U.S. officials said the discussions have focused on ways to help regional militaries confront al-Qaeda but have also explored the possibility of direct U.S. intervention if the terrorist group continues unchecked.
“Right now, we’re not in position to do much about it,” said a senior U.S. counterterrorism official involved in the talks. As a result, he said, officials have begun to consider contingencies, including the question of “do we or don’t we” deploy drones.
The effort has been led by White House counterterrorism adviser John O. Brennan and involves top officials from the CIA, State Department and Pentagon. At the same time, the U.S. military commander for Africa has crisscrossed the region in recent weeks, making stops in Mauritania, Algeria and other countries that could become part of a peacekeeping force for Mali.
White House officials declined to comment.
Army Gen. Carter F. Ham, chief of U.S. Africa Command, said Friday during a visit to Morocco that there “are no plans for U.S. direct military intervention” in Mali. But he and others have made clear that the United States is prepared to support counterterrorism or peacekeeping operations by other countries.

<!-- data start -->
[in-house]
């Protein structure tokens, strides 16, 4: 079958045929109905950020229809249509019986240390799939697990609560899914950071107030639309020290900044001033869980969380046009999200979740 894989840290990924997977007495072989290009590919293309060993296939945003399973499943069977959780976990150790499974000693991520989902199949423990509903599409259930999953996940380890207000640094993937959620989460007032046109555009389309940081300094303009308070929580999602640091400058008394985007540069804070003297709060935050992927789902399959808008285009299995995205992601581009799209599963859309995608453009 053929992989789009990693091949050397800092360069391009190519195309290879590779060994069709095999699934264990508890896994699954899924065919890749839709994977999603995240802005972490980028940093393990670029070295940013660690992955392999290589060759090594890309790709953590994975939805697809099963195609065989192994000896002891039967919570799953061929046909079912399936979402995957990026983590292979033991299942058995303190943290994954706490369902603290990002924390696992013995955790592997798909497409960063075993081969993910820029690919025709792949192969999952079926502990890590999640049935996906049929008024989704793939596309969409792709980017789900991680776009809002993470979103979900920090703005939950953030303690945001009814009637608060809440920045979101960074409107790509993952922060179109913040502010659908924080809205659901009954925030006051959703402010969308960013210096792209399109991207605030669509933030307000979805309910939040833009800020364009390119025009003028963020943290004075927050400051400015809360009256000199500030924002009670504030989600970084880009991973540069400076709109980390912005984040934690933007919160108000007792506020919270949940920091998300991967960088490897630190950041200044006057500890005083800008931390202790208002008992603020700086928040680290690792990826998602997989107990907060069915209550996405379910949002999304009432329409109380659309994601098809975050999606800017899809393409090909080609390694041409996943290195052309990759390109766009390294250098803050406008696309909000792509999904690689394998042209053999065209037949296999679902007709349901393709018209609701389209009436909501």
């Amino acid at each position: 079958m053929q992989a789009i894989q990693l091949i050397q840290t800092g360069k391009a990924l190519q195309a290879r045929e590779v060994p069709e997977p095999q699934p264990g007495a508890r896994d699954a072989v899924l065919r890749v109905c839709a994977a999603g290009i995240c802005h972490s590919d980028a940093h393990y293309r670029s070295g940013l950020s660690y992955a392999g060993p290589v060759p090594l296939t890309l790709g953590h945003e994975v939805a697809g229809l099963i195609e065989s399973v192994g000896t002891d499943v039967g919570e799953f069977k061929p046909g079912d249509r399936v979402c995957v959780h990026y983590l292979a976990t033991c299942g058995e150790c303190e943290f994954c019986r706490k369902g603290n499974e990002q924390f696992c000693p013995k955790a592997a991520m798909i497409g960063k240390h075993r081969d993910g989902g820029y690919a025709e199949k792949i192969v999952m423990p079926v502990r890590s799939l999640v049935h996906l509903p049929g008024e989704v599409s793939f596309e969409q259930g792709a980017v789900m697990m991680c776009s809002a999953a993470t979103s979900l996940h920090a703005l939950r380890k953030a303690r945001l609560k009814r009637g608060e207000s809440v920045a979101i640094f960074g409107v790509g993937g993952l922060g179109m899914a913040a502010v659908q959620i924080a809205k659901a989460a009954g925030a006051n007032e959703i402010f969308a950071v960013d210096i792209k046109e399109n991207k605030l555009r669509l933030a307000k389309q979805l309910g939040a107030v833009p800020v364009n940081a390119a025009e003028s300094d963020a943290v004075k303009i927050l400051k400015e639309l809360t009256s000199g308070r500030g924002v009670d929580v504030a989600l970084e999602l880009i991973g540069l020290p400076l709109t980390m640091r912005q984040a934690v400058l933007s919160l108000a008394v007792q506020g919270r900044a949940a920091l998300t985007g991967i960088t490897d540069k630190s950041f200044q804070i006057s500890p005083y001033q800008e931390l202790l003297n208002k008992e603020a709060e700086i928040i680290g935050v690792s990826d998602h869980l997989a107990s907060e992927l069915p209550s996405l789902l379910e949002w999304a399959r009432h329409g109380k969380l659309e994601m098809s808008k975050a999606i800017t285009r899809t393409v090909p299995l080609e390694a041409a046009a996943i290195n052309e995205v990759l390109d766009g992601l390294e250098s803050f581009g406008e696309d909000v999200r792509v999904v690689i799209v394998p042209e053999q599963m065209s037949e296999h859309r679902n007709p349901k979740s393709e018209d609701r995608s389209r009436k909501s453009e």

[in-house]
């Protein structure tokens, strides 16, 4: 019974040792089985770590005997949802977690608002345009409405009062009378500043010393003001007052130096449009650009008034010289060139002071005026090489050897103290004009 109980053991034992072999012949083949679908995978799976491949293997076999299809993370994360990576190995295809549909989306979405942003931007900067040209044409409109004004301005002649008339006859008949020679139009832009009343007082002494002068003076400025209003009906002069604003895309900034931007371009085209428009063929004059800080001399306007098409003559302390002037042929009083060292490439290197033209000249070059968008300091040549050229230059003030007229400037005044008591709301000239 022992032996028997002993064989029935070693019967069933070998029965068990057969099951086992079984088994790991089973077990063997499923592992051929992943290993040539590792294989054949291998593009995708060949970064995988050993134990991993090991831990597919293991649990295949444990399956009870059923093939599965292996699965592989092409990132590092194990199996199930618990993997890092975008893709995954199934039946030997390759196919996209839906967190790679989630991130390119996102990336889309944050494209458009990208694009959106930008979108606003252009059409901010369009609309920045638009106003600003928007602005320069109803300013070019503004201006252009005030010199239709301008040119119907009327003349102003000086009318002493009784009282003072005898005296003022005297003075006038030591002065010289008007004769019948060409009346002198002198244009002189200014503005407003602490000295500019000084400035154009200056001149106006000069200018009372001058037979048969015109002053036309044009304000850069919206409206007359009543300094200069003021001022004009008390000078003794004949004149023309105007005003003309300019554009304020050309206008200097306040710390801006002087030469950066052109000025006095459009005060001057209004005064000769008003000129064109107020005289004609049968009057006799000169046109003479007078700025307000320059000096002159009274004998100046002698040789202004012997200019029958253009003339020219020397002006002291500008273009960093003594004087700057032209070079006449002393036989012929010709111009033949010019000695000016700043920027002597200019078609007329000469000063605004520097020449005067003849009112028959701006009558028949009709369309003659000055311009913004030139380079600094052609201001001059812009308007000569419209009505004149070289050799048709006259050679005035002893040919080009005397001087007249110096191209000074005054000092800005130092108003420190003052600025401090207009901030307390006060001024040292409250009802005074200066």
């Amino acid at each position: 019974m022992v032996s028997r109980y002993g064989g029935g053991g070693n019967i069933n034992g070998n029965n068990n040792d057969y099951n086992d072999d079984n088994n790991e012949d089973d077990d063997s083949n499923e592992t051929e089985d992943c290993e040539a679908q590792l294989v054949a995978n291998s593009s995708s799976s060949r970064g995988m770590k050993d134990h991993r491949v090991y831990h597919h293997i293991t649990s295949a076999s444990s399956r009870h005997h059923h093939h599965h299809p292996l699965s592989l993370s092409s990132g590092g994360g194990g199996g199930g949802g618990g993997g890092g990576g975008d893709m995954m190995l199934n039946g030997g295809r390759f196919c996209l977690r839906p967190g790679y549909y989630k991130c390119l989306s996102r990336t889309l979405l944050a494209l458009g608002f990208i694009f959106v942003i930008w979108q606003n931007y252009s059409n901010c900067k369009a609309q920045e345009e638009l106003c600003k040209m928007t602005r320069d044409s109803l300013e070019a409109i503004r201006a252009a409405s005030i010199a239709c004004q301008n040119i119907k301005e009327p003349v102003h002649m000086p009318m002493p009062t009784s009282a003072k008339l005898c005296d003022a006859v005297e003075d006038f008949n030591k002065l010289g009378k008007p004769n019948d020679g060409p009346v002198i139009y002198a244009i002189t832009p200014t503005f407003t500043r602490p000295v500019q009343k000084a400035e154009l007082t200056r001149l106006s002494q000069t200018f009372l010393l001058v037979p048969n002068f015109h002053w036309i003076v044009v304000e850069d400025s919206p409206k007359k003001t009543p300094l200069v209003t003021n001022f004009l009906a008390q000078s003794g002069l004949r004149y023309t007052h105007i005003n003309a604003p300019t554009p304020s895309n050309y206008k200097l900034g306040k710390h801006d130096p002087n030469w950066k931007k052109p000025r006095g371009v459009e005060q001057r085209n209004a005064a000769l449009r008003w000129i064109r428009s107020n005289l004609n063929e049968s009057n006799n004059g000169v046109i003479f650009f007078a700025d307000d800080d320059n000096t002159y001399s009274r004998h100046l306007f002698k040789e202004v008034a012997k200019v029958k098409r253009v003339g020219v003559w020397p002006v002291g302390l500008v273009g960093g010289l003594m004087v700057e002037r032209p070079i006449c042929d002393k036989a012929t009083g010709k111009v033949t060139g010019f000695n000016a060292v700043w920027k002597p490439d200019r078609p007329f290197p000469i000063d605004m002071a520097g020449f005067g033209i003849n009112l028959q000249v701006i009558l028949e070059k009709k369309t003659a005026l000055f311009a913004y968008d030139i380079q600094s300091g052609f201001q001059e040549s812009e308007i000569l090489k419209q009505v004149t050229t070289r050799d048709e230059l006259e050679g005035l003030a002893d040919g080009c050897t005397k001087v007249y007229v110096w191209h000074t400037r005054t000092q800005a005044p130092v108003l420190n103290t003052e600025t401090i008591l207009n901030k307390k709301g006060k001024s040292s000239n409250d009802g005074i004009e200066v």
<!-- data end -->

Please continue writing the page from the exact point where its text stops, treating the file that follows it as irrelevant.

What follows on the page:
In addition, the U.S. military has launched a series of clandestine intelligence missions, including the use of civilian aircraft to conduct surveillance flights and monitor communications over the Sahara Desert and the arid region to the south, known as the Sahel.
The burst of U.S. activity reflects a reappraisal of a terrorist group long considered one of the weaker al-Qaeda offshoots. AQIM grew out of an insurgency in Algeria. It has been known mainly as a local scourge, using kidnappings and other crimes to support its effort to impose Islamist rule.
That perception has changed in the past year, largely because of the group’s ability to exploit regional political chaos. A coup in Mali divided the landlocked country, enabling AQIM and other insurgent movements to take control of cities in the northern part of the country, including Gao and Timbuktu.
At the same time, the overthrow of dictator Moammar Gaddafi in Libya triggered a migration of African mercenaries and their weapons back to countries where al-Qaeda elements are based. Secretary of State Hillary Rodham Clinton described the trend lines in stark terms at the United Nations last week.
With “increased freedom to maneuver, terrorists are seeking to extend their reach and their networks in multiple directions,” Clinton said. She said the United States was “stepping up our counterterrorism efforts” to combat what she described as “a threat to the entire region and to the world.”